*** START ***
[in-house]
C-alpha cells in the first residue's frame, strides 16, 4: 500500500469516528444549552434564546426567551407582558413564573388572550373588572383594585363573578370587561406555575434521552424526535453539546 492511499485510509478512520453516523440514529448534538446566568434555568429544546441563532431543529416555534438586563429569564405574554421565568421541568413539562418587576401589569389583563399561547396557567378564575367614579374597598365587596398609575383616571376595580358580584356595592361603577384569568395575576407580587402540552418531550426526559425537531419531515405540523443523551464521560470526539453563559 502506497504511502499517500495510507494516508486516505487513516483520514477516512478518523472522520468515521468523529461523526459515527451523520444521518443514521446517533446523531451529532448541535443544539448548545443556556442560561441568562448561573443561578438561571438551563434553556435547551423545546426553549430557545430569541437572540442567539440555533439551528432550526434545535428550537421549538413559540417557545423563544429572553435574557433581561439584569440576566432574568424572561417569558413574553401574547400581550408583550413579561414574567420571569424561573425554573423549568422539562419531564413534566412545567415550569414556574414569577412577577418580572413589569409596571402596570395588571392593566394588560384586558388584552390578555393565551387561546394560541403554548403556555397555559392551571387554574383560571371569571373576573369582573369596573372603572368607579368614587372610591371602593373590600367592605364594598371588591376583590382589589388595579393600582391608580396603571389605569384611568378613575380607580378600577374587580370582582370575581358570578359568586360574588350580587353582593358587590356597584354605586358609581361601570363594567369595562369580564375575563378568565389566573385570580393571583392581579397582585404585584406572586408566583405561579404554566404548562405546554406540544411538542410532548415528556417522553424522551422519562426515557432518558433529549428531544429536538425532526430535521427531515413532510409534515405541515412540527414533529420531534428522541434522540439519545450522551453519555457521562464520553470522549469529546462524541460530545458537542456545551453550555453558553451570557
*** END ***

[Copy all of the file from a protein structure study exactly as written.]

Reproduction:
[in-house]
C-alpha cells in the first residue's frame, strides 16, 4: 500500500469516528444549552434564546426567551407582558413564573388572550373588572383594585363573578370587561406555575434521552424526535453539546 492511499485510509478512520453516523440514529448534538446566568434555568429544546441563532431543529416555534438586563429569564405574554421565568421541568413539562418587576401589569389583563399561547396557567378564575367614579374597598365587596398609575383616571376595580358580584356595592361603577384569568395575576407580587402540552418531550426526559425537531419531515405540523443523551464521560470526539453563559 502506497504511502499517500495510507494516508486516505487513516483520514477516512478518523472522520468515521468523529461523526459515527451523520444521518443514521446517533446523531451529532448541535443544539448548545443556556442560561441568562448561573443561578438561571438551563434553556435547551423545546426553549430557545430569541437572540442567539440555533439551528432550526434545535428550537421549538413559540417557545423563544429572553435574557433581561439584569440576566432574568424572561417569558413574553401574547400581550408583550413579561414574567420571569424561573425554573423549568422539562419531564413534566412545567415550569414556574414569577412577577418580572413589569409596571402596570395588571392593566394588560384586558388584552390578555393565551387561546394560541403554548403556555397555559392551571387554574383560571371569571373576573369582573369596573372603572368607579368614587372610591371602593373590600367592605364594598371588591376583590382589589388595579393600582391608580396603571389605569384611568378613575380607580378600577374587580370582582370575581358570578359568586360574588350580587353582593358587590356597584354605586358609581361601570363594567369595562369580564375575563378568565389566573385570580393571583392581579397582585404585584406572586408566583405561579404554566404548562405546554406540544411538542410532548415528556417522553424522551422519562426515557432518558433529549428531544429536538425532526430535521427531515413532510409534515405541515412540527414533529420531534428522541434522540439519545450522551453519555457521562464520553470522549469529546462524541460530545458537542456545551453550555453558553451570557